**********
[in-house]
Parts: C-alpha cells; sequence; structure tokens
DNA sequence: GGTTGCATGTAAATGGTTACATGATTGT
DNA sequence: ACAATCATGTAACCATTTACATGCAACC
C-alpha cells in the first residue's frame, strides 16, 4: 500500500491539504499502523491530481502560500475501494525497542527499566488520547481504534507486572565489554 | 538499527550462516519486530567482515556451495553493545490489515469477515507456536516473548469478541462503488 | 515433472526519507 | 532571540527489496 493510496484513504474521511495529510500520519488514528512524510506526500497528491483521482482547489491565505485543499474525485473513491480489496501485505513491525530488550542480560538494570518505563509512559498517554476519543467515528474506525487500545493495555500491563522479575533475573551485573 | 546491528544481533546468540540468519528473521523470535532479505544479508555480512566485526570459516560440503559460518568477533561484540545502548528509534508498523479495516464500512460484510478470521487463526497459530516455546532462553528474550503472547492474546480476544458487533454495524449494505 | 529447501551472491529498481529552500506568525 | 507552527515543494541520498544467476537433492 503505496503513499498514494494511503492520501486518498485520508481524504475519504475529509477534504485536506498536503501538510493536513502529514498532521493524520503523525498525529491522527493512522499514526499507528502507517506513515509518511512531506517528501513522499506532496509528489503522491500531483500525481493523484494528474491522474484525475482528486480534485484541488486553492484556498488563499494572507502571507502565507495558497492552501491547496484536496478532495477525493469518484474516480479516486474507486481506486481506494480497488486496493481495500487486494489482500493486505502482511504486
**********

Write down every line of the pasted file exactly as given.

[in-house]
Parts: C-alpha cells; sequence; structure tokens
DNA sequence: GGTTGCATGTAAATGGTTACATGATTGT
DNA sequence: ACAATCATGTAACCATTTACATGCAACC
C-alpha cells in the first residue's frame, strides 16, 4: 500500500491539504499502523491530481502560500475501494525497542527499566488520547481504534507486572565489554 | 538499527550462516519486530567482515556451495553493545490489515469477515507456536516473548469478541462503488 | 515433472526519507 | 532571540527489496 493510496484513504474521511495529510500520519488514528512524510506526500497528491483521482482547489491565505485543499474525485473513491480489496501485505513491525530488550542480560538494570518505563509512559498517554476519543467515528474506525487500545493495555500491563522479575533475573551485573 | 546491528544481533546468540540468519528473521523470535532479505544479508555480512566485526570459516560440503559460518568477533561484540545502548528509534508498523479495516464500512460484510478470521487463526497459530516455546532462553528474550503472547492474546480476544458487533454495524449494505 | 529447501551472491529498481529552500506568525 | 507552527515543494541520498544467476537433492 503505496503513499498514494494511503492520501486518498485520508481524504475519504475529509477534504485536506498536503501538510493536513502529514498532521493524520503523525498525529491522527493512522499514526499507528502507517506513515509518511512531506517528501513522499506532496509528489503522491500531483500525481493523484494528474491522474484525475482528486480534485484541488486553492484556498488563499494572507502571507502565507495558497492552501491547496484536496478532495477525493469518484474516480479516486474507486481506486481506494480497488486496493481495500487486494489482500493486505502482511504486